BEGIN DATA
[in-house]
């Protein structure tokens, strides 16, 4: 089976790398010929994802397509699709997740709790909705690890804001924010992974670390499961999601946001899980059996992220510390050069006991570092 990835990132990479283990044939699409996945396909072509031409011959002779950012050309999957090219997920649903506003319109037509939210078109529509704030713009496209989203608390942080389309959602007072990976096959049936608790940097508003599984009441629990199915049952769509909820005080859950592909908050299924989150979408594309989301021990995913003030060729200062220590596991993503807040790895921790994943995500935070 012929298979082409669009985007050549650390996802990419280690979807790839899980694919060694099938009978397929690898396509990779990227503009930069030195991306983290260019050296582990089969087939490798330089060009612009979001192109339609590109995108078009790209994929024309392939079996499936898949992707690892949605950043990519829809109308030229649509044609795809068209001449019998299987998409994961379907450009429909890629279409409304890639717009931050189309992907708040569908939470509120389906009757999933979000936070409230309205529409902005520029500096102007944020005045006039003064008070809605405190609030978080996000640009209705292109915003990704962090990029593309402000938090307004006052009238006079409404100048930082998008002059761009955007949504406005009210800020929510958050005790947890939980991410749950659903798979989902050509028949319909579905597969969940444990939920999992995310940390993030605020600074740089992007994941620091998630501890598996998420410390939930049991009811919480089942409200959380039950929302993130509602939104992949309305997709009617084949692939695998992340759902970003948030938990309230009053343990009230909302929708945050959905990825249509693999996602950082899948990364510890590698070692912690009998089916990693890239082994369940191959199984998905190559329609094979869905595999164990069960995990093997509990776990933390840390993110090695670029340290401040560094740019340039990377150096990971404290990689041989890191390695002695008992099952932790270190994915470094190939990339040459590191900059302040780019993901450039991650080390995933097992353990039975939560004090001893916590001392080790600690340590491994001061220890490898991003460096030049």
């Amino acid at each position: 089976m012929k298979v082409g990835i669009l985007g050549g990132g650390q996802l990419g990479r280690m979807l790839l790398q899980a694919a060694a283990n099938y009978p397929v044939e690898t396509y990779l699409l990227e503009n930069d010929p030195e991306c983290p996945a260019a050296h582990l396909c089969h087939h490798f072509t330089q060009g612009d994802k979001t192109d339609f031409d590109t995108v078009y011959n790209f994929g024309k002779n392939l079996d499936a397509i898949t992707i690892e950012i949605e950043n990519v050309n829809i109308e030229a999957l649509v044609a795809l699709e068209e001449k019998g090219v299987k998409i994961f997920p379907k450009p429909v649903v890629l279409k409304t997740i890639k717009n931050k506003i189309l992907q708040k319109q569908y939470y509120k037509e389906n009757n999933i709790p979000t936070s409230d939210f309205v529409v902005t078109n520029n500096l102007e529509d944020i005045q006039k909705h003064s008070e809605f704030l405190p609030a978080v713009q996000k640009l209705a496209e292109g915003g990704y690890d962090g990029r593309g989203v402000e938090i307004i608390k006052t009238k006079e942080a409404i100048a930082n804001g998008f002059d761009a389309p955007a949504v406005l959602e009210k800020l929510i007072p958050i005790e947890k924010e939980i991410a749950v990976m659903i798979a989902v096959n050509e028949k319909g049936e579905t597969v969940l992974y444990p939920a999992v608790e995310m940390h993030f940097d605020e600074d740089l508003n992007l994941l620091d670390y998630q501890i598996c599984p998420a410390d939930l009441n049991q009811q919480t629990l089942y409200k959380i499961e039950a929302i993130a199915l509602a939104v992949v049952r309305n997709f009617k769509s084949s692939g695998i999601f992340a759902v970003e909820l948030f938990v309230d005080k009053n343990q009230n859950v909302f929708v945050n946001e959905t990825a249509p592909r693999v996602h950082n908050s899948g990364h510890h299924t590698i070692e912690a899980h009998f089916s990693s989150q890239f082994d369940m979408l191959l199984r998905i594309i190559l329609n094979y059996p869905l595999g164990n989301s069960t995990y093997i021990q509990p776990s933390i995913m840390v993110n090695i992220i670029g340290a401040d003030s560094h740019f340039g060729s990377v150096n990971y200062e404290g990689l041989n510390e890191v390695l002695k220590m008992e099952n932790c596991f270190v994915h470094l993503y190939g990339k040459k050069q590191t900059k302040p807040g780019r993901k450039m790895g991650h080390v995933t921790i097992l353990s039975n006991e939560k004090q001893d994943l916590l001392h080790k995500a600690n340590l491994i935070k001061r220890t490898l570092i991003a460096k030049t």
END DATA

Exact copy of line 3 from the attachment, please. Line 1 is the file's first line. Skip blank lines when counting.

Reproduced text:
């Amino acid at each position: 089976m012929k298979v082409g990835i669009l985007g050549g990132g650390q996802l990419g990479r280690m979807l790839l790398q899980a694919a060694a283990n099938y009978p397929v044939e690898t396509y990779l699409l990227e503009n930069d010929p030195e991306c983290p996945a260019a050296h582990l396909c089969h087939h490798f072509t330089q060009g612009d994802k979001t192109d339609f031409d590109t995108v078009y011959n790209f994929g024309k002779n392939l079996d499936a397509i898949t992707i690892e950012i949605e950043n990519v050309n829809i109308e030229a999957l649509v044609a795809l699709e068209e001449k019998g090219v299987k998409i994961f997920p379907k450009p429909v649903v890629l279409k409304t997740i890639k717009n931050k506003i189309l992907q708040k319109q569908y939470y509120k037509e389906n009757n999933i709790p979000t936070s409230d939210f309205v529409v902005t078109n520029n500096l102007e529509d944020i005045q006039k909705h003064s008070e809605f704030l405190p609030a978080v713009q996000k640009l209705a496209e292109g915003g990704y690890d962090g990029r593309g989203v402000e938090i307004i608390k006052t009238k006079e942080a409404i100048a930082n804001g998008f002059d761009a389309p955007a949504v406005l959602e009210k800020l929510i007072p958050i005790e947890k924010e939980i991410a749950v990976m659903i798979a989902v096959n050509e028949k319909g049936e579905t597969v969940l992974y444990p939920a999992v608790e995310m940390h993030f940097d605020e600074d740089l508003n992007l994941l620091d670390y998630q501890i598996c599984p998420a410390d939930l009441n049991q009811q919480t629990l089942y409200k959380i499961e039950a929302i993130a199915l509602a939104v992949v049952r309305n997709f009617k769509s084949s692939g695998i999601f992340a759902v970003e909820l948030f938990v309230d005080k009053n343990q009230n859950v909302f929708v945050n946001e959905t990825a249509p592909r693999v996602h950082n908050s899948g990364h510890h299924t590698i070692e912690a899980h009998f089916s990693s989150q890239f082994d369940m979408l191959l199984r998905i594309i190559l329609n094979y059996p869905l595999g164990n989301s069960t995990y093997i021990q509990p776990s933390i995913m840390v993110n090695i992220i670029g340290a401040d003030s560094h740019f340039g060729s990377v150096n990971y200062e404290g990689l041989n510390e890191v390695l002695k220590m008992e099952n932790c596991f270190v994915h470094l993503y190939g990339k040459k050069q590191t900059k302040p807040g780019r993901k450039m790895g991650h080390v995933t921790i097992l353990s039975n006991e939560k004090q001893d994943l916590l001392h080790k995500a600690n340590l491994i935070k001061r220890t490898l570092i991003a460096k030049t």